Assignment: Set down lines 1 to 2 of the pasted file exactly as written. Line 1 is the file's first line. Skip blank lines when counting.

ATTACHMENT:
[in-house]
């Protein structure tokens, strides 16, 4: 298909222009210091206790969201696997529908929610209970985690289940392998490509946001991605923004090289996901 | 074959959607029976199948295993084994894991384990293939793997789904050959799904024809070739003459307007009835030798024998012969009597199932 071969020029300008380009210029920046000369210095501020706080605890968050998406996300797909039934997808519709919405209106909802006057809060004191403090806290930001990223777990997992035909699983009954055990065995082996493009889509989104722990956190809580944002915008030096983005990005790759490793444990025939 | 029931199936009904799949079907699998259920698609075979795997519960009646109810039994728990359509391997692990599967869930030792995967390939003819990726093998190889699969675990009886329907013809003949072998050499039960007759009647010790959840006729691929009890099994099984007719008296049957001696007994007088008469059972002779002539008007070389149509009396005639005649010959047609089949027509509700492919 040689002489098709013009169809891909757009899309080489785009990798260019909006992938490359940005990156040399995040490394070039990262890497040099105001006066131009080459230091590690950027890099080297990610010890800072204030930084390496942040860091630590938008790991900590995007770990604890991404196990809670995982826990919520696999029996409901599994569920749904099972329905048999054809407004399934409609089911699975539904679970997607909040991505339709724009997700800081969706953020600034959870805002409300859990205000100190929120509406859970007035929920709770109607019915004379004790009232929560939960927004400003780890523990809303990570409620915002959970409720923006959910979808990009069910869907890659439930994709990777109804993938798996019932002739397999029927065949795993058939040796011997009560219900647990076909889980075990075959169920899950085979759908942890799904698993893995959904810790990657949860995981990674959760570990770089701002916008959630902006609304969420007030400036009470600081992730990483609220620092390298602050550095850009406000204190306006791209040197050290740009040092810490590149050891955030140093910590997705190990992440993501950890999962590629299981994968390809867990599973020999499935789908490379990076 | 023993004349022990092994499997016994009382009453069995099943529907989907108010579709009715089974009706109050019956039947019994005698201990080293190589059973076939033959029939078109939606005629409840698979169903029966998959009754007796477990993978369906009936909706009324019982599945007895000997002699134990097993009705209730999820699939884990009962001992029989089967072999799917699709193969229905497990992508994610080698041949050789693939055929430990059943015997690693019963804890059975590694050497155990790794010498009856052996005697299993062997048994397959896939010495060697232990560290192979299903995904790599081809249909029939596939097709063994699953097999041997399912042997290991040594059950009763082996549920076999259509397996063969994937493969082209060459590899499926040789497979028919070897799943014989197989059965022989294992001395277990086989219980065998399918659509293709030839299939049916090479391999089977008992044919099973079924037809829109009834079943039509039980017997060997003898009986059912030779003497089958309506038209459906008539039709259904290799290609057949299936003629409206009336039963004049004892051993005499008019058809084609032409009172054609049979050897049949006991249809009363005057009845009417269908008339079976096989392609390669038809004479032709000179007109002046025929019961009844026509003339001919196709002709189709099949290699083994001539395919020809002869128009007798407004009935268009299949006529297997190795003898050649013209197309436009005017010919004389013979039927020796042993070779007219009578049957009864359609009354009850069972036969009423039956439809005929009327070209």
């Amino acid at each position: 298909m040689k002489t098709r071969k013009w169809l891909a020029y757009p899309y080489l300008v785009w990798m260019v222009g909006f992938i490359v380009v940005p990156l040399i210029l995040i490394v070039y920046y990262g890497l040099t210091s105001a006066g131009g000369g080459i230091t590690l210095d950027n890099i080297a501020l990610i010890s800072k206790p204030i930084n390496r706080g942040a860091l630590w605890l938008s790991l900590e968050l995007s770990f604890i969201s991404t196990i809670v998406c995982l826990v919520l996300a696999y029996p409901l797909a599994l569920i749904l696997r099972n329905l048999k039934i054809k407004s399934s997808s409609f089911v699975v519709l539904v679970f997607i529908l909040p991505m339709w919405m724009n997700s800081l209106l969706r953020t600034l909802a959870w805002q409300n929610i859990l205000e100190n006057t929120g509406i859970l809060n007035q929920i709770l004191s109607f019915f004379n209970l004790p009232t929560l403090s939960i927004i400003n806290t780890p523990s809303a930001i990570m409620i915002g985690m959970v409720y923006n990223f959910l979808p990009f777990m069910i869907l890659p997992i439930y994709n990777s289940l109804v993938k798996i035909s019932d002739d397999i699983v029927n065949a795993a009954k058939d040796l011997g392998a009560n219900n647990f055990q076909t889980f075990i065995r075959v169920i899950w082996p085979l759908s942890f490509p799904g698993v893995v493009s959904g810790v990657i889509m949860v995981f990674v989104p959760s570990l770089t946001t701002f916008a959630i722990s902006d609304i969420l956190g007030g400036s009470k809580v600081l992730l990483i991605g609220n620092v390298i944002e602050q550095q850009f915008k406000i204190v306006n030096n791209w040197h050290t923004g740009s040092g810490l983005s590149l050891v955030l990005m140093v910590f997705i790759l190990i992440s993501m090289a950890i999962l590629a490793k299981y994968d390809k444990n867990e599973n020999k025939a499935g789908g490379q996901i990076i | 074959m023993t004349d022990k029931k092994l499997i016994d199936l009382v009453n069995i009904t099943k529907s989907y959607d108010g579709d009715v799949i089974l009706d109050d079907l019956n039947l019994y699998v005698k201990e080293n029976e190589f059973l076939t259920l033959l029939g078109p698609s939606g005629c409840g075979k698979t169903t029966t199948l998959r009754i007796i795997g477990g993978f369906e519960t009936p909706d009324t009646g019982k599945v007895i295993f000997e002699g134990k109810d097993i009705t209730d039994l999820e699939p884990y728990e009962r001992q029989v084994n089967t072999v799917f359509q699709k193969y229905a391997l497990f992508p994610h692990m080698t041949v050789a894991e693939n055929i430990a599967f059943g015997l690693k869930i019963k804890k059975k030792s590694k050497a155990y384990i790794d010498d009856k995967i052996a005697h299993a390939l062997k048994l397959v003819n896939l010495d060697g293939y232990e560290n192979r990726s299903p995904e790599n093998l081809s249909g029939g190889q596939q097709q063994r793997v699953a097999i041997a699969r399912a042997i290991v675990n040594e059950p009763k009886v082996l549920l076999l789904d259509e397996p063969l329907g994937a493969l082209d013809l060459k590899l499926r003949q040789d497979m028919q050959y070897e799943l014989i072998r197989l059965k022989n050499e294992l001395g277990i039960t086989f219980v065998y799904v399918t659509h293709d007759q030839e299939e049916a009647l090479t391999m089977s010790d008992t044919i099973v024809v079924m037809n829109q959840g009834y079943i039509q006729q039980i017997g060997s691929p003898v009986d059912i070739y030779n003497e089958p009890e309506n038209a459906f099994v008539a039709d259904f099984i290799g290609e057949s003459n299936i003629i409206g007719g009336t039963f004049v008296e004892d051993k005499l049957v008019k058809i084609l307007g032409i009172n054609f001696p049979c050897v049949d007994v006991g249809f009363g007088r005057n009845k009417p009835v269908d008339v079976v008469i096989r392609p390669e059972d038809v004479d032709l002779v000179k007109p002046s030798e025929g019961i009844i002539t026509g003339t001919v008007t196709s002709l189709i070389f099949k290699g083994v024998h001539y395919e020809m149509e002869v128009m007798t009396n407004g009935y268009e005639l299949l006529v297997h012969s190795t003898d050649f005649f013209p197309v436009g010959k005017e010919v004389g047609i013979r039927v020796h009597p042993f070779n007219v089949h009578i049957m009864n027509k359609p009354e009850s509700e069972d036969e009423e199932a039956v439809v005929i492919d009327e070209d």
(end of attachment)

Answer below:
[in-house]
């Protein structure tokens, strides 16, 4: 298909222009210091206790969201696997529908929610209970985690289940392998490509946001991605923004090289996901 | 074959959607029976199948295993084994894991384990293939793997789904050959799904024809070739003459307007009835030798024998012969009597199932 071969020029300008380009210029920046000369210095501020706080605890968050998406996300797909039934997808519709919405209106909802006057809060004191403090806290930001990223777990997992035909699983009954055990065995082996493009889509989104722990956190809580944002915008030096983005990005790759490793444990025939 | 029931199936009904799949079907699998259920698609075979795997519960009646109810039994728990359509391997692990599967869930030792995967390939003819990726093998190889699969675990009886329907013809003949072998050499039960007759009647010790959840006729691929009890099994099984007719008296049957001696007994007088008469059972002779002539008007070389149509009396005639005649010959047609089949027509509700492919 040689002489098709013009169809891909757009899309080489785009990798260019909006992938490359940005990156040399995040490394070039990262890497040099105001006066131009080459230091590690950027890099080297990610010890800072204030930084390496942040860091630590938008790991900590995007770990604890991404196990809670995982826990919520696999029996409901599994569920749904099972329905048999054809407004399934409609089911699975539904679970997607909040991505339709724009997700800081969706953020600034959870805002409300859990205000100190929120509406859970007035929920709770109607019915004379004790009232929560939960927004400003780890523990809303990570409620915002959970409720923006959910979808990009069910869907890659439930994709990777109804993938798996019932002739397999029927065949795993058939040796011997009560219900647990076909889980075990075959169920899950085979759908942890799904698993893995959904810790990657949860995981990674959760570990770089701002916008959630902006609304969420007030400036009470600081992730990483609220620092390298602050550095850009406000204190306006791209040197050290740009040092810490590149050891955030140093910590997705190990992440993501950890999962590629299981994968390809867990599973020999499935789908490379990076 | 023993004349022990092994499997016994009382009453069995099943529907989907108010579709009715089974009706109050019956039947019994005698201990080293190589059973076939033959029939078109939606005629409840698979169903029966998959009754007796477990993978369906009936909706009324019982599945007895000997002699134990097993009705209730999820699939884990009962001992029989089967072999799917699709193969229905497990992508994610080698041949050789693939055929430990059943015997690693019963804890059975590694050497155990790794010498009856052996005697299993062997048994397959896939010495060697232990560290192979299903995904790599081809249909029939596939097709063994699953097999041997399912042997290991040594059950009763082996549920076999259509397996063969994937493969082209060459590899499926040789497979028919070897799943014989197989059965022989294992001395277990086989219980065998399918659509293709030839299939049916090479391999089977008992044919099973079924037809829109009834079943039509039980017997060997003898009986059912030779003497089958309506038209459906008539039709259904290799290609057949299936003629409206009336039963004049004892051993005499008019058809084609032409009172054609049979050897049949006991249809009363005057009845009417269908008339079976096989392609390669038809004479032709000179007109002046025929019961009844026509003339001919196709002709189709099949290699083994001539395919020809002869128009007798407004009935268009299949006529297997190795003898050649013209197309436009005017010919004389013979039927020796042993070779007219009578049957009864359609009354009850069972036969009423039956439809005929009327070209």